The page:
Bosch Healthcare Solutions GmbH is a wholly owned subsidiary of Robert Bosch GmbH. The subsidiary was established in 2015 with the aim of developing products and services that improve people’s health and quality of life. About 120 associates (state 2019) are currently employed at the company’s headquarters in Waiblingen, Germany. The subsidiary’s solutions draw on the Bosch Group’s core competencies: sensors to collect data, software to evaluate that data, and services based on this data analysis.

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Bosch eBike Systems is shaping the future of eBike mobility with innovative products and digital services ranging from highly efficient drive systems to the first production-ready ABS for eBikes and Connected Biking solutions. On the daily routes through the city, on leisurely rides through the countryside or for sporting adventures in the mountains: Bosch eBike Systems offers eBikers the right drive system (drive unit, battery, display, and app) for every requirement and every area of use, ensuring a unique riding sensation. Today, more than 100 of the world's leading bicycle brands trust the perfectly coordinated, modular product portfolio. As an independent division within the Bosch Group, Bosch eBike Systems also makes use of the Group's technology and manufacturing expertise. For healthy, safe and sustainable mobility that is fun.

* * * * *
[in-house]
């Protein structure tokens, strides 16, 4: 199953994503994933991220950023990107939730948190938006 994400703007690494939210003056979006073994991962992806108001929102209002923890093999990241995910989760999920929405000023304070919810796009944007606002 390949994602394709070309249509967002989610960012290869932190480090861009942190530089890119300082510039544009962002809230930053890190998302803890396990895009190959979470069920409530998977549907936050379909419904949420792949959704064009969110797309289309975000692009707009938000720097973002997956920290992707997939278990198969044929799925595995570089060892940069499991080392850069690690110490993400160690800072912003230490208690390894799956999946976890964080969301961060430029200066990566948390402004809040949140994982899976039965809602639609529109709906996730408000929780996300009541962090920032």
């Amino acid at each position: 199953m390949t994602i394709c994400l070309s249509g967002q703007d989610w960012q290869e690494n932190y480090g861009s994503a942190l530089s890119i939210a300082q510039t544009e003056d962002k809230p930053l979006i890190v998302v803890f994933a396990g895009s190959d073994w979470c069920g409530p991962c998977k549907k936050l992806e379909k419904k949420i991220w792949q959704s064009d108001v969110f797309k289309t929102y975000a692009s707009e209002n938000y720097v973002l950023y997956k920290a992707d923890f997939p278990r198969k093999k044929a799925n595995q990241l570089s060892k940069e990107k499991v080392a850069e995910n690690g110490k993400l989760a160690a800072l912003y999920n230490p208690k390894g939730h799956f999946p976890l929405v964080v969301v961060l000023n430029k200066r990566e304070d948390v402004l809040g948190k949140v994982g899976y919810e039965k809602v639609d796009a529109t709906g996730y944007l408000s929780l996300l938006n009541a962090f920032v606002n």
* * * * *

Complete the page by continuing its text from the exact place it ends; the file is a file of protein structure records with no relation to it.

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Robert Bosch Smart Home GmbH was incorporated as a fully owned subsidiary of Robert Bosch GmbH. Headquartered in Stuttgart-Vaihingen, the company offers complete, intelligent consumer solutions for networked homes.

Bosch Smart Home simplifies home life by controlling routine tasks in the background. It offers greater comfort, security and energy efficiency.

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Bosch Connected Devices and Solutions GmbH was founded in 2013 and is a fully owned subsidiary of Robert Bosch GmbH. The company was set up to design, develop and market innovative connected devices and tailor-made solutions for the Internet of Things. Our competency in electronics, sensor technology and software enable new business models for global markets. Bosch Connected Devices and Solutions is headquartered in Reutlingen, Germany. In 2015 Bosch Connected Devices and Solutions opened offices in Chicago, USA and Shanghai, China, in 2016 a sales office in Singapore was opened.